Osteoporosis Basics Slide Show

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    Introduction to bone health

    You may think of your bones as the rock-solid frame that makes up your skeleton. But the truth is that your bones are living, growing tissue that keeps changing all the time.

    Osteoporosis is what happens when your bones become weak, and can easily break or fracture.

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    How bone growth works

    Your bones constantly lose and grow tissue. Special cells in your body (called osteoclasts) help break down and remove old bone. Other cells (called osteoblasts) help build new bone to replace what is lost.

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    What causes bone loss?

    But if you have osteoporosis, your bones lose density because:

    • Your body is losing bone mass too quickly
    • Your body does not make enough new bone fast enough
    • A combination of both
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    Osteoporosis risk factors

    Some people are more likely than others to get osteoporosis. Be sure to talk to your doctor if you have any of these risk factors:

    Age.The disease is more common in older people

    Gender. Osteoporosis affects more women than men

    Family history. If one of your parents had osteoporosis, you are more likely to get it

    Being petite. Small, thin women are more likely to get osteoporosis

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    What else impacts bone health?

    Be sure to talk to your doctor if you have any other health problems or treatments that could contribute to bone loss.

    Prescription drugs. Certain medications—like steroids—can cause bone loss; talk with your doctor about the proper medication options for your treatment.

    Other diseases. Having other health problems, like lupus or rheumatoid arthritis, can increase your chances of getting osteoporosis.

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    Women are more at risk

    Women who already have gone through menopause are more likely to get osteoporosis. That's because menopause results in a drop of estrogen levels, which can lead to a loss of bone density in many women.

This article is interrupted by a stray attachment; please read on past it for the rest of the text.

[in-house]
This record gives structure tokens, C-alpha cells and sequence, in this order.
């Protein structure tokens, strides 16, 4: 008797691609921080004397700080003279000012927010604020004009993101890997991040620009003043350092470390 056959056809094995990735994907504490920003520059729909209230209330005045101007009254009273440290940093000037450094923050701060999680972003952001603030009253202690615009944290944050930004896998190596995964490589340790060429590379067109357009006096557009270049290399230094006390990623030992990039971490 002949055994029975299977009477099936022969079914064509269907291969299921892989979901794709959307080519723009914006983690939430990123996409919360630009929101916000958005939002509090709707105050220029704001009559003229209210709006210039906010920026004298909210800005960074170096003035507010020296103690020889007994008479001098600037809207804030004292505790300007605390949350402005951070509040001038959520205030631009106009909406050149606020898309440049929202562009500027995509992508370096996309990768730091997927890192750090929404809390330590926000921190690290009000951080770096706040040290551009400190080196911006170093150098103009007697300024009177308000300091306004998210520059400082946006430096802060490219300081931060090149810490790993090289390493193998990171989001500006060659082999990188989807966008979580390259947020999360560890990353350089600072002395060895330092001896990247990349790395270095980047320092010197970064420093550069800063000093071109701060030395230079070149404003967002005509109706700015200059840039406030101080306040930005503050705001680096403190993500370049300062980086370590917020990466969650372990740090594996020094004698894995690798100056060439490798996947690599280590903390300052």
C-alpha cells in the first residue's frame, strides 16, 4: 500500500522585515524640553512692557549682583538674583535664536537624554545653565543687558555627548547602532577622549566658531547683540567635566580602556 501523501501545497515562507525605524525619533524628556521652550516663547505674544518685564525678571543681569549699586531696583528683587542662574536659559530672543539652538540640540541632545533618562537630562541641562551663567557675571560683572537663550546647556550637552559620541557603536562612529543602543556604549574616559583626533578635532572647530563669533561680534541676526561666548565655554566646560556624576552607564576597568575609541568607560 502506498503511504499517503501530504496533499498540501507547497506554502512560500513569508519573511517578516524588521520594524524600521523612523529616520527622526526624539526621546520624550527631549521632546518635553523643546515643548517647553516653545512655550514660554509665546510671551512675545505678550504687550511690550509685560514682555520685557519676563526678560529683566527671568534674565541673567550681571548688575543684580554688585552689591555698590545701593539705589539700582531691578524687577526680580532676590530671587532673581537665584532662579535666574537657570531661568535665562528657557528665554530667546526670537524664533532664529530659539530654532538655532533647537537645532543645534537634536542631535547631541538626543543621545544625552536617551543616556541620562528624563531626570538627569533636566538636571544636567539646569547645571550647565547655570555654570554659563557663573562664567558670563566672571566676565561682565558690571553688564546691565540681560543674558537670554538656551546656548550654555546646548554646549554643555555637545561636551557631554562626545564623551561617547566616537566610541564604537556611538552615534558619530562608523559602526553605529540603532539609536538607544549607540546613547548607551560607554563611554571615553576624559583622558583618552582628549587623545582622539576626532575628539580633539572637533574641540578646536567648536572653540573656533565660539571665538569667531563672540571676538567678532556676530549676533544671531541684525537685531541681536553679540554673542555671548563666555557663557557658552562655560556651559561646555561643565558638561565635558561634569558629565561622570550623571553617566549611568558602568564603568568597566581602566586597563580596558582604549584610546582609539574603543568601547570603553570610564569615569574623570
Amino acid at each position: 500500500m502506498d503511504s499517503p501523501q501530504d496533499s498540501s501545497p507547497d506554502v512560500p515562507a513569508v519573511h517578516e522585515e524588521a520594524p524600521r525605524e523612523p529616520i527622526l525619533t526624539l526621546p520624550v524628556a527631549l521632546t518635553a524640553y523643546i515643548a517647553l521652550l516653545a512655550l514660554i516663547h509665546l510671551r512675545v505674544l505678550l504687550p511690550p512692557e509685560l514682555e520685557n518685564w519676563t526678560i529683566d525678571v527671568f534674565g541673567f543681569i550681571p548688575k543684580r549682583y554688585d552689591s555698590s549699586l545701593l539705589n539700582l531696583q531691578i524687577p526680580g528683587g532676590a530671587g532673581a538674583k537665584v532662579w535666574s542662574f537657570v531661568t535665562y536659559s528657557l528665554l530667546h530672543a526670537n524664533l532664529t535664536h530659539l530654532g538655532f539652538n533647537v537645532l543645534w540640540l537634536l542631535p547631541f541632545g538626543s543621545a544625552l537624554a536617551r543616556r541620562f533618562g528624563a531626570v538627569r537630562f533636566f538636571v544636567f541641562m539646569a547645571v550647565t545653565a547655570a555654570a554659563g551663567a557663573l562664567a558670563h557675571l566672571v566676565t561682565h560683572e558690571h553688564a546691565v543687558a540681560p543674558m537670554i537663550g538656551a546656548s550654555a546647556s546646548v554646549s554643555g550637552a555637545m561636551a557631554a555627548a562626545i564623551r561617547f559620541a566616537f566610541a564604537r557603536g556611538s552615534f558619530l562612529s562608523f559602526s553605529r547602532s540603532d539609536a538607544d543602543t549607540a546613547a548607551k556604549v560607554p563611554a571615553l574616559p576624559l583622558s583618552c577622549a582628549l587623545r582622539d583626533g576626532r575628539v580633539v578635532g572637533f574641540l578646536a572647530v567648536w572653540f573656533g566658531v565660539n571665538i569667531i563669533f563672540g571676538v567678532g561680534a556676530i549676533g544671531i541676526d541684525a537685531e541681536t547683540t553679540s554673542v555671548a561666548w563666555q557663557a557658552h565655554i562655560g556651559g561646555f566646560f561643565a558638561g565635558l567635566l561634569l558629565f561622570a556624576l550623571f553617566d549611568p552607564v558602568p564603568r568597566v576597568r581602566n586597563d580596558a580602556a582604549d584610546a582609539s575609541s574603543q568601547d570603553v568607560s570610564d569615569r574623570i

It's interesting to note that low levels of testosterone also can lead to osteoporosis in men.

    Be sure to talk to your doctor about how your hormone levels may be affecting your bones.

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    Understanding symptoms

    Many people don't even know they have osteoporosis because there are no symptoms. You can't feel your bones getting weaker and there's no simple blood test that diagnoses the disease.

    Gradual height loss is a sign that the bones in your spine may have slowly, painlessly fractured, making you shorter over time. Be sure that your doctor is keeping track of your height at each annual exam.

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    Don’t neglect broken bones

    A recently broken or fractured bone is another sign that you may have osteoporosis. Even if a fall or accident directly caused the broken bone, having undiagnosed osteoporosis may have contributed to the break because your bones were already weakened.

    If you have broken or fractured a bone (wrist, hip, etc.), talk to your doctor about getting tested for osteoporosis.

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    Bone mineral density test

    It is very important to regularly have a bone mineral density (BMD) test if you have been diagnosed with osteoporosis, or if you or your doctor thinks you might have the disease.

    This is a painless test—not unlike getting an X-ray—in which a machine uses radiation or sound waves to measure your bone density.

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    Osteoporosis facts

    Many people with osteoporosis eventually break a bone in their hip, wrist or spine. About half of all women older than 50 will break a bone due to osteoporosis. And up to one in four men will, too. Recovery from a broken bone can be a long process—made especially difficult as we get older.

    Making healthy choices can help prevent osteoporosis and avoid broken bones. Get started today!

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Bone Density Testing: What to Expect
Did Osteoporosis Cause Your Fracture?
Osteoporosis at a Glance

What You Need to Know
Why Your Spine, Wrists & Hips Are at Risk

Top 4 Bone-Health Myths—Set Straight!
Osteoporosis Fast Facts

Separating Myths From Facts

How Fragile Are Your Bones?
How Your Spine Changes as You Age

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